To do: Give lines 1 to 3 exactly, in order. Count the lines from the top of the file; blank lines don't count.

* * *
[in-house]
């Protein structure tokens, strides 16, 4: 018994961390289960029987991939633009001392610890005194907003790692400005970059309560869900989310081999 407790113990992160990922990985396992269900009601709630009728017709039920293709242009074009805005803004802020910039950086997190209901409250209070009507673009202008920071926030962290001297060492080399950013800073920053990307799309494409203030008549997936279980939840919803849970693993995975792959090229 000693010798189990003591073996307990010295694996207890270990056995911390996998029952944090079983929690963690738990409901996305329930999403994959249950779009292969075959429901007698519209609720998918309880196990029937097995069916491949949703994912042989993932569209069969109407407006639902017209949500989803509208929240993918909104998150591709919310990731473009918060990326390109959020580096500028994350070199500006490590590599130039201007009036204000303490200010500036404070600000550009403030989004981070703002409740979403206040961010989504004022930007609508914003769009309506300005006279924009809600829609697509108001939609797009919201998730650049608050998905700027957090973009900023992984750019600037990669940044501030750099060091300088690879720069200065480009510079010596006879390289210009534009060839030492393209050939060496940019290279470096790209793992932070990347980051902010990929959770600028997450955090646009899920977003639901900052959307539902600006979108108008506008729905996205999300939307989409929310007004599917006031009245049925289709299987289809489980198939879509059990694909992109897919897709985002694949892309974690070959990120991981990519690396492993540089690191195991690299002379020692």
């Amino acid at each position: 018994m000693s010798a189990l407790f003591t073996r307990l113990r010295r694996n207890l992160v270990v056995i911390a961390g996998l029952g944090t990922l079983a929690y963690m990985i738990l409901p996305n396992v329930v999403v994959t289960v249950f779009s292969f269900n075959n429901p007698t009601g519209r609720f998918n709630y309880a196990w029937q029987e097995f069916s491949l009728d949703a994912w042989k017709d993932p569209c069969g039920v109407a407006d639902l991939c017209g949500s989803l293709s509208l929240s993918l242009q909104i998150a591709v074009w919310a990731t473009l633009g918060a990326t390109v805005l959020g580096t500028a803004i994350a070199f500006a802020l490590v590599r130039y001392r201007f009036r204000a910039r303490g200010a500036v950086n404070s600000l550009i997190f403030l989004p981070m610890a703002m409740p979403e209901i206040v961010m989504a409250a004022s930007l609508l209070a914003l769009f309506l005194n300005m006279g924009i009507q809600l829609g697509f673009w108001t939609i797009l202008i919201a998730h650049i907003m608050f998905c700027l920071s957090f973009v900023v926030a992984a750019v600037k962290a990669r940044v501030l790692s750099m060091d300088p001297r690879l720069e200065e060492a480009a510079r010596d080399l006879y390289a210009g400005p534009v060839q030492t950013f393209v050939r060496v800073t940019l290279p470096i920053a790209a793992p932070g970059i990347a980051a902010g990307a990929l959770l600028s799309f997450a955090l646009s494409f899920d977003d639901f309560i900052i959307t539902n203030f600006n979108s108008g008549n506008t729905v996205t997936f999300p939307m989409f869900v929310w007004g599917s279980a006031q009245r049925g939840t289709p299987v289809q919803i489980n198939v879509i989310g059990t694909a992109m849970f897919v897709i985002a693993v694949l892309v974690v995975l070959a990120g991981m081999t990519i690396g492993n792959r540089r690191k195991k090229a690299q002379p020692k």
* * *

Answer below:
[in-house]
């Protein structure tokens, strides 16, 4: 018994961390289960029987991939633009001392610890005194907003790692400005970059309560869900989310081999 407790113990992160990922990985396992269900009601709630009728017709039920293709242009074009805005803004802020910039950086997190209901409250209070009507673009202008920071926030962290001297060492080399950013800073920053990307799309494409203030008549997936279980939840919803849970693993995975792959090229 000693010798189990003591073996307990010295694996207890270990056995911390996998029952944090079983929690963690738990409901996305329930999403994959249950779009292969075959429901007698519209609720998918309880196990029937097995069916491949949703994912042989993932569209069969109407407006639902017209949500989803509208929240993918909104998150591709919310990731473009918060990326390109959020580096500028994350070199500006490590590599130039201007009036204000303490200010500036404070600000550009403030989004981070703002409740979403206040961010989504004022930007609508914003769009309506300005006279924009809600829609697509108001939609797009919201998730650049608050998905700027957090973009900023992984750019600037990669940044501030750099060091300088690879720069200065480009510079010596006879390289210009534009060839030492393209050939060496940019290279470096790209793992932070990347980051902010990929959770600028997450955090646009899920977003639901900052959307539902600006979108108008506008729905996205999300939307989409929310007004599917006031009245049925289709299987289809489980198939879509059990694909992109897919897709985002694949892309974690070959990120991981990519690396492993540089690191195991690299002379020692």
């Amino acid at each position: 018994m000693s010798a189990l407790f003591t073996r307990l113990r010295r694996n207890l992160v270990v056995i911390a961390g996998l029952g944090t990922l079983a929690y963690m990985i738990l409901p996305n396992v329930v999403v994959t289960v249950f779009s292969f269900n075959n429901p007698t009601g519209r609720f998918n709630y309880a196990w029937q029987e097995f069916s491949l009728d949703a994912w042989k017709d993932p569209c069969g039920v109407a407006d639902l991939c017209g949500s989803l293709s509208l929240s993918l242009q909104i998150a591709v074009w919310a990731t473009l633009g918060a990326t390109v805005l959020g580096t500028a803004i994350a070199f500006a802020l490590v590599r130039y001392r201007f009036r204000a910039r303490g200010a500036v950086n404070s600000l550009i997190f403030l989004p981070m610890a703002m409740p979403e209901i206040v961010m989504a409250a004022s930007l609508l209070a914003l769009f309506l005194n300005m006279g924009i009507q809600l829609g697509f673009w108001t939609i797009l202008i919201a998730h650049i907003m608050f998905c700027l920071s957090f973009v900023v926030a992984a750019v600037k962290a990669r940044v501030l790692s750099m060091d300088p001297r690879l720069e200065e060492a480009a510079r010596d080399l006879y390289a210009g400005p534009v060839q030492t950013f393209v050939r060496v800073t940019l290279p470096i920053a790209a793992p932070g970059i990347a980051a902010g990307a990929l959770l600028s799309f997450a955090l646009s494409f899920d977003d639901f309560i900052i959307t539902n203030f600006n979108s108008g008549n506008t729905v996205t997936f999300p939307m989409f869900v929310w007004g599917s279980a006031q009245r049925g939840t289709p299987v289809q919803i489980n198939v879509i989310g059990t694909a992109m849970f897919v897709i985002a693993v694949l892309v974690v995975l070959a990120g991981m081999t990519i690396g492993n792959r540089r690191k195991k090229a690299q002379p020692k």